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Friday, September 25, 2015

1973.07.06 Led Zeppelin Chicago Illinois Sweet Dreams (SoundBoard)

Led Zeppelin
Chicago Illinois
 Sweet Dreams

Here is the link
01. Rock & Roll
02. Celebration Day
03. Black Dog
04. Over the Hills & Far Away
05. Misty Mountain Hop
06. Since I've Been Loving You
07. No Quarter
08. The Song Remains the Same
09. The Rain Song
10. Dazed & Confused
11. Stairway to Heaven
12. Moby Dick
13. Heartbreaker
14. Whole Lotta Love
15. Communication Breakdown

This is the first show of the second leg of the 1973 US Tour and a very rough performance for Robert's voice. At the start of the show it is completely gone and he cannot even hit his middle range. By the middle he warms up a bit but he is still rough and weak throughout. Also were there some PA problems as well as problems with fighting audience so Plant called them down several times during the show "I'd really be obliged if you could cool all that! There's no need to be fighting. I'm sure there's plenty of fights to eatch outside ... There is some sensible reason why these people are doing this ... I have never seen so much leeriness and violence, so cool it! Can you dig that?" Plant blamed the audience several times during the show). The band, however, is tense and thus brutal in their readings while PA system is invalid at some points. Jimmy's soloing is out of this world and the rhythm section commands the long improvisations in Dazed And Confused. A very poor choice for an encore due to Robert's voice and overall, an uneven performance.

The first show after a month long hiatus and the band starts off a bit rusty. Plant has lost his voice completely, squawking and squelching his way through Rock and Roll. The crowd is a bit rowdy tonight with fights breaking out in front of the stage, which Plant comments on following Over the Hills and Far Away. His injured voice lends a mournful tone to an elegantly restrained Since I've Been Loving You. A beautiful performance. A cut in the tape at the transition into The Rain Song leaves us at the beginning of the first verse.

Before Dazed and Confused, Plant tells the crowd "I never seen so many fights at one concert." There are a number of brief dropouts in the right channel during the lead-in to the bow solo. The guitar solo/workout section is a bit of a disjointed mess. Despite some good sticky-fingered soloing from Page, the band never really locks into one another. Page skips the Mars, the Bringer of War section, heading directly into the return to the main riff as Bonzo and Jones try to catch up. As the song ends, Plant once again expresses his frustration with the continuing outbreak of fights in the crowd. Page's guitar solo during Stairway to Heaven starts out promising, but loses momentum near the end.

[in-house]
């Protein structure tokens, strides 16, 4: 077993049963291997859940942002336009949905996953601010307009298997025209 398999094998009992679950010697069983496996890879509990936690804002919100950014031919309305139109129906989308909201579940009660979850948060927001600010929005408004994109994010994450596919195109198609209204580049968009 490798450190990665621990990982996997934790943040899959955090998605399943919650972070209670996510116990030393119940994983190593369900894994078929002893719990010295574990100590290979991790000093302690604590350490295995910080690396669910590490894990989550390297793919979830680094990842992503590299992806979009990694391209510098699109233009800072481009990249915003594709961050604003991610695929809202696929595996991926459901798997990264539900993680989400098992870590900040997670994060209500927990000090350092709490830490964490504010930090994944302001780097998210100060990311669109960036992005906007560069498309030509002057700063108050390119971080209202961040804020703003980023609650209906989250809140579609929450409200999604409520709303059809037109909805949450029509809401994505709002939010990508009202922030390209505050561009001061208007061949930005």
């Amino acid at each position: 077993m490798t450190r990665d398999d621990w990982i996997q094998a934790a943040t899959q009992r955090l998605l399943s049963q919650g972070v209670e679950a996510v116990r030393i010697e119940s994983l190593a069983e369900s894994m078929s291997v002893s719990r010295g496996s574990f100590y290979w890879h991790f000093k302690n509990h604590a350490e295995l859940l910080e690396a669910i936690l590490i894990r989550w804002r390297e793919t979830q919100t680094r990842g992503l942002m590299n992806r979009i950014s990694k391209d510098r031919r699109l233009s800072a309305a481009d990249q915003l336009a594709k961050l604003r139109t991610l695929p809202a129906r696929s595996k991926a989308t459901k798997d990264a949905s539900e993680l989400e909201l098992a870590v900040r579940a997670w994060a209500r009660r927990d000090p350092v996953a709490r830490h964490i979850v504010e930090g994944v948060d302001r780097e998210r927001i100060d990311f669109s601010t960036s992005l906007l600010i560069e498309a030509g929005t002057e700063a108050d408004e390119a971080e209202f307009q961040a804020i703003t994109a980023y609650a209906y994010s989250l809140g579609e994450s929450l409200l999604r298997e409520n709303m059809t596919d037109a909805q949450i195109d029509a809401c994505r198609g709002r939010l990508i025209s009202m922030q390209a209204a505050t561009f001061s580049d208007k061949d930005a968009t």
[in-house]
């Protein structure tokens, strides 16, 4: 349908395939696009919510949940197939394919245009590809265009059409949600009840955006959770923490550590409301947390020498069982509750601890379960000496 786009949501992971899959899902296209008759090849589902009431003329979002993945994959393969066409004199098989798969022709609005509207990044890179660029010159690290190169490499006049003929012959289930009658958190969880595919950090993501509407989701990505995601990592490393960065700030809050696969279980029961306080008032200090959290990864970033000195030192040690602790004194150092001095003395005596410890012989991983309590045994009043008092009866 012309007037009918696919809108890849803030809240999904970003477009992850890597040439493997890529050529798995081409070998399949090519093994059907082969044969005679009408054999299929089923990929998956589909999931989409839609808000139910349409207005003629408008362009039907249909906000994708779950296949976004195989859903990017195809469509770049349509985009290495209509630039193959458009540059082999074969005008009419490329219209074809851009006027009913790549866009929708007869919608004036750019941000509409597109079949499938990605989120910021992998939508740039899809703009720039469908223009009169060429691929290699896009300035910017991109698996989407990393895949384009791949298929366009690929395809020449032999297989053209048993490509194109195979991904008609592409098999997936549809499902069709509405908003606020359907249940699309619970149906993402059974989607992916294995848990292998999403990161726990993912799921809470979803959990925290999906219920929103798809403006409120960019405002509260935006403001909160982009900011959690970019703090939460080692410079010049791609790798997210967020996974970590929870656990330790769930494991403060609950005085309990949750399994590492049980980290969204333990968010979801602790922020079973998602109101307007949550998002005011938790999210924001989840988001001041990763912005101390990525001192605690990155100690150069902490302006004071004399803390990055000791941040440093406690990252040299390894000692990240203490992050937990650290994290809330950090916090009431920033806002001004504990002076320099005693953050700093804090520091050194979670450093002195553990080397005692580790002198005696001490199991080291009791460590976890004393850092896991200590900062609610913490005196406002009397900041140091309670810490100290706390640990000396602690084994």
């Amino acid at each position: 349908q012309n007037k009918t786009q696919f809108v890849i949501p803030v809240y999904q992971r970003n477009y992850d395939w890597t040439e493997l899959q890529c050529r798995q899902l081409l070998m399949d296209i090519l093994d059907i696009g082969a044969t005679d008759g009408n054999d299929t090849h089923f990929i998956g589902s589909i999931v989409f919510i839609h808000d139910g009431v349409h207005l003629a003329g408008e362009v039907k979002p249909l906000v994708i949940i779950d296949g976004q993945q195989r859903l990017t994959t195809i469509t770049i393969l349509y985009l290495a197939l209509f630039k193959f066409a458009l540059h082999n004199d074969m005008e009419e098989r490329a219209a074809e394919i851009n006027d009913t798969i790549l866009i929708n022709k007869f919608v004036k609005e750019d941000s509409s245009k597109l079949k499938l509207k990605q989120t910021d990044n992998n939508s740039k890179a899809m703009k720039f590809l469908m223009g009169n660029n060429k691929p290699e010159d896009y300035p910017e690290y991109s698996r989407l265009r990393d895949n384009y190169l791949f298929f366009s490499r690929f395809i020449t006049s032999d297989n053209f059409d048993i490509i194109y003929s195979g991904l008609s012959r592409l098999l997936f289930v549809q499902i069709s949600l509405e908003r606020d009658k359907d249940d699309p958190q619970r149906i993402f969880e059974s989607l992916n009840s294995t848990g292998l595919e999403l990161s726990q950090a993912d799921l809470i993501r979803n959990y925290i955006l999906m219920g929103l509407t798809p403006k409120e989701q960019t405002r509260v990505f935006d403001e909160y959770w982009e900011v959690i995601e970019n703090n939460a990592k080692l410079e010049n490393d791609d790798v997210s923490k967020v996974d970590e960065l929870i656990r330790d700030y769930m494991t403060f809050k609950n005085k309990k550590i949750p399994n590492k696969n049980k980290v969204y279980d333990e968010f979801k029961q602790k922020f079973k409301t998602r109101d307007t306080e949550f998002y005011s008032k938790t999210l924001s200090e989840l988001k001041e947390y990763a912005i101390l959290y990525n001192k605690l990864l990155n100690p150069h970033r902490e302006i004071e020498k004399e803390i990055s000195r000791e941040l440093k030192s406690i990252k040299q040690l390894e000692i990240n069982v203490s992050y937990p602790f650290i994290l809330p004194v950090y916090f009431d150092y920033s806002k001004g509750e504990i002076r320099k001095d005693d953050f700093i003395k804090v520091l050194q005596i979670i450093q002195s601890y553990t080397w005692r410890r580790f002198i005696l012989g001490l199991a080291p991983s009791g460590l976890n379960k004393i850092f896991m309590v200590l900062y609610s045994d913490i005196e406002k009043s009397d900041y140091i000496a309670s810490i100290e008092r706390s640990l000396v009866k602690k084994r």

Bonzo is introduced as "the pacifist of our outfit" before Moby Dick. There is a cut in the tape about ten minutes into the drum solo. Before Heartbreaker, Plant tells the crowd "I've never seen so much leeriness and violence, so cool it, cool it for goodness sake!" The haphazard interaction between Page, Jones, and Bonzo during the theramin freakout in Whole Lotta Love gives the impression that they can neither see nor hear one another at all. Plant completely shreds what little is left of his voice during the final "love!" Against all logic, the band returns to the stage to close the show with Communication Breakdown. Surely a night to forget

Review: Friday and Saturday, Led Zeppelin landed at the Chicago Stadium, with nearly 20,000 turning out for each night’s show. Apparently anticipating possible problems, someone had seen to it that the place was crawling with security as well. Friday night, at least, things were peaceful enough – in fact, by current concert standards, the whole evening proceeded according to script.

For a band that attracts such an eager-for-action audience, Led Zeppelin is curiously controlled. They are not the type to urge the audience to surge forward; in fact, they play with barricades in front of the stage and Plant expressed distaste more than once for the pushing confrontations going on practically at his feet.

For a band that once relied so much on sheer musicianship, augmented by the stage sexuality of lead singer and vocal gymnast Plant, Led Zep’s picked up a lot of theatrical trappings since their last tour. A stage setting with complete lighting system, mirrored panels and silver balls, plus puffs of smoke and enveloping fogs, represents some borrowings from Pink Floyd, though it works well with Zeppelin’s style too. So does the weird electronic music of the theremin which guitarist Jimmy Page doubled on during Whole Lotta Love.

Page took a couple of solos with some flashy guitar work, and drummer John Bonham managed to make a 15 minute or so drum solo in Moby Dick, not only powerful but incredibly engrossing.  (ChicagoTribune, July 1973)

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